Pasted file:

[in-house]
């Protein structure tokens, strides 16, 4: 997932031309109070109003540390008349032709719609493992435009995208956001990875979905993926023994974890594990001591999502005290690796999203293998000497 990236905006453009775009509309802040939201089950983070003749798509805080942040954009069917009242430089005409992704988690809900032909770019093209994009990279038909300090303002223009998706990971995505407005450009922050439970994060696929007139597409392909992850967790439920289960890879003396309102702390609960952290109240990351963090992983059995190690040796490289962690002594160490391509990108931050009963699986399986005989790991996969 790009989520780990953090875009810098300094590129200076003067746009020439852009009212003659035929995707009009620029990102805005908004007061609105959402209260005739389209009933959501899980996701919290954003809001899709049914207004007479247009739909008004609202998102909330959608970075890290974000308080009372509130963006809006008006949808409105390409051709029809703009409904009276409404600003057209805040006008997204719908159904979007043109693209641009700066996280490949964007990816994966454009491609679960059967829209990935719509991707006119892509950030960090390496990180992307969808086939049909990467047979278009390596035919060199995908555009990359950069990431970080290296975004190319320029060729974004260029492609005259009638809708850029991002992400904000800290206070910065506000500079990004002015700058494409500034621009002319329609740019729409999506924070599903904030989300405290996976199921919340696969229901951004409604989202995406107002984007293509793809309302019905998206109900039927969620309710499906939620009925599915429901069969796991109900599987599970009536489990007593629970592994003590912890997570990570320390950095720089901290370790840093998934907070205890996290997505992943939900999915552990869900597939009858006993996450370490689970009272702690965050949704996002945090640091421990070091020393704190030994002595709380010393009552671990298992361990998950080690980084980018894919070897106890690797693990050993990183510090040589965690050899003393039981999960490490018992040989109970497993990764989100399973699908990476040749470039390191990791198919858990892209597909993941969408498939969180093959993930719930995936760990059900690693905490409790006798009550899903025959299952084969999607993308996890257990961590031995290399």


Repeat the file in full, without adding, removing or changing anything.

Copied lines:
[in-house]
């Protein structure tokens, strides 16, 4: 997932031309109070109003540390008349032709719609493992435009995208956001990875979905993926023994974890594990001591999502005290690796999203293998000497 990236905006453009775009509309802040939201089950983070003749798509805080942040954009069917009242430089005409992704988690809900032909770019093209994009990279038909300090303002223009998706990971995505407005450009922050439970994060696929007139597409392909992850967790439920289960890879003396309102702390609960952290109240990351963090992983059995190690040796490289962690002594160490391509990108931050009963699986399986005989790991996969 790009989520780990953090875009810098300094590129200076003067746009020439852009009212003659035929995707009009620029990102805005908004007061609105959402209260005739389209009933959501899980996701919290954003809001899709049914207004007479247009739909008004609202998102909330959608970075890290974000308080009372509130963006809006008006949808409105390409051709029809703009409904009276409404600003057209805040006008997204719908159904979007043109693209641009700066996280490949964007990816994966454009491609679960059967829209990935719509991707006119892509950030960090390496990180992307969808086939049909990467047979278009390596035919060199995908555009990359950069990431970080290296975004190319320029060729974004260029492609005259009638809708850029991002992400904000800290206070910065506000500079990004002015700058494409500034621009002319329609740019729409999506924070599903904030989300405290996976199921919340696969229901951004409604989202995406107002984007293509793809309302019905998206109900039927969620309710499906939620009925599915429901069969796991109900599987599970009536489990007593629970592994003590912890997570990570320390950095720089901290370790840093998934907070205890996290997505992943939900999915552990869900597939009858006993996450370490689970009272702690965050949704996002945090640091421990070091020393704190030994002595709380010393009552671990298992361990998950080690980084980018894919070897106890690797693990050993990183510090040589965690050899003393039981999960490490018992040989109970497993990764989100399973699908990476040749470039390191990791198919858990892209597909993941969408498939969180093959993930719930995936760990059900690693905490409790006798009550899903025959299952084969999607993308996890257990961590031995290399």